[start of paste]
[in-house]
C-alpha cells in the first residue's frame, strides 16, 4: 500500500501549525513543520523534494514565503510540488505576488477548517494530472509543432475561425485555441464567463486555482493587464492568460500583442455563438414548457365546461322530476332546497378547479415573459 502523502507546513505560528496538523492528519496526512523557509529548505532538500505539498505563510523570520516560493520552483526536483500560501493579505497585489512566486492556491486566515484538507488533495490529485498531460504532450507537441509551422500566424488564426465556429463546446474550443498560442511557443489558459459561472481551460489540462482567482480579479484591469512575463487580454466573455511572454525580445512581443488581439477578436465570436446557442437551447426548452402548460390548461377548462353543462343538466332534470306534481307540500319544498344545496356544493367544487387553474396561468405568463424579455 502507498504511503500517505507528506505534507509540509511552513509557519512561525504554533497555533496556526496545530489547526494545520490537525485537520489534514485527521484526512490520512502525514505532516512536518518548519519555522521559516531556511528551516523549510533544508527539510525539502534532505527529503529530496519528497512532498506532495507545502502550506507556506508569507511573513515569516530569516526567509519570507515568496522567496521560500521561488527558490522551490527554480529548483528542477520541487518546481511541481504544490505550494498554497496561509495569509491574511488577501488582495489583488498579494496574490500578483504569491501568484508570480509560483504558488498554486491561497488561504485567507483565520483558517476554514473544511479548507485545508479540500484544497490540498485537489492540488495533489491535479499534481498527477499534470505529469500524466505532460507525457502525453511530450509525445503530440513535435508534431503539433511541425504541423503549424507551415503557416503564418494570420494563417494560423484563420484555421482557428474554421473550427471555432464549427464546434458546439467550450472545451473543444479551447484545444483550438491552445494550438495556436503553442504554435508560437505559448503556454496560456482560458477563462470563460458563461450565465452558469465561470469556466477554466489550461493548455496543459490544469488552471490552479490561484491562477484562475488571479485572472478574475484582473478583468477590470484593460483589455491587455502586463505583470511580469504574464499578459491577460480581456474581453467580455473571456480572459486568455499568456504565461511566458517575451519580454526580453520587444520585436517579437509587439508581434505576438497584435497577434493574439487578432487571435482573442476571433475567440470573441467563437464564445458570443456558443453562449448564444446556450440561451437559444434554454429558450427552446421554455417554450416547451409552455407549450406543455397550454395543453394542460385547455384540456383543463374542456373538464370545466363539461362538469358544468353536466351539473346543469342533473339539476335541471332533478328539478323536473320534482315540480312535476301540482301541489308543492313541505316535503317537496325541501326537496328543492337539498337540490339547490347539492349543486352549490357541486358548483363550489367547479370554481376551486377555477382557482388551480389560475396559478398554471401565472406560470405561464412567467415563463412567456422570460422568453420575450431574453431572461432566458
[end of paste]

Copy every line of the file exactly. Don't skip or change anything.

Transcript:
[in-house]
C-alpha cells in the first residue's frame, strides 16, 4: 500500500501549525513543520523534494514565503510540488505576488477548517494530472509543432475561425485555441464567463486555482493587464492568460500583442455563438414548457365546461322530476332546497378547479415573459 502523502507546513505560528496538523492528519496526512523557509529548505532538500505539498505563510523570520516560493520552483526536483500560501493579505497585489512566486492556491486566515484538507488533495490529485498531460504532450507537441509551422500566424488564426465556429463546446474550443498560442511557443489558459459561472481551460489540462482567482480579479484591469512575463487580454466573455511572454525580445512581443488581439477578436465570436446557442437551447426548452402548460390548461377548462353543462343538466332534470306534481307540500319544498344545496356544493367544487387553474396561468405568463424579455 502507498504511503500517505507528506505534507509540509511552513509557519512561525504554533497555533496556526496545530489547526494545520490537525485537520489534514485527521484526512490520512502525514505532516512536518518548519519555522521559516531556511528551516523549510533544508527539510525539502534532505527529503529530496519528497512532498506532495507545502502550506507556506508569507511573513515569516530569516526567509519570507515568496522567496521560500521561488527558490522551490527554480529548483528542477520541487518546481511541481504544490505550494498554497496561509495569509491574511488577501488582495489583488498579494496574490500578483504569491501568484508570480509560483504558488498554486491561497488561504485567507483565520483558517476554514473544511479548507485545508479540500484544497490540498485537489492540488495533489491535479499534481498527477499534470505529469500524466505532460507525457502525453511530450509525445503530440513535435508534431503539433511541425504541423503549424507551415503557416503564418494570420494563417494560423484563420484555421482557428474554421473550427471555432464549427464546434458546439467550450472545451473543444479551447484545444483550438491552445494550438495556436503553442504554435508560437505559448503556454496560456482560458477563462470563460458563461450565465452558469465561470469556466477554466489550461493548455496543459490544469488552471490552479490561484491562477484562475488571479485572472478574475484582473478583468477590470484593460483589455491587455502586463505583470511580469504574464499578459491577460480581456474581453467580455473571456480572459486568455499568456504565461511566458517575451519580454526580453520587444520585436517579437509587439508581434505576438497584435497577434493574439487578432487571435482573442476571433475567440470573441467563437464564445458570443456558443453562449448564444446556450440561451437559444434554454429558450427552446421554455417554450416547451409552455407549450406543455397550454395543453394542460385547455384540456383543463374542456373538464370545466363539461362538469358544468353536466351539473346543469342533473339539476335541471332533478328539478323536473320534482315540480312535476301540482301541489308543492313541505316535503317537496325541501326537496328543492337539498337540490339547490347539492349543486352549490357541486358548483363550489367547479370554481376551486377555477382557482388551480389560475396559478398554471401565472406560470405561464412567467415563463412567456422570460422568453420575450431574453431572461432566458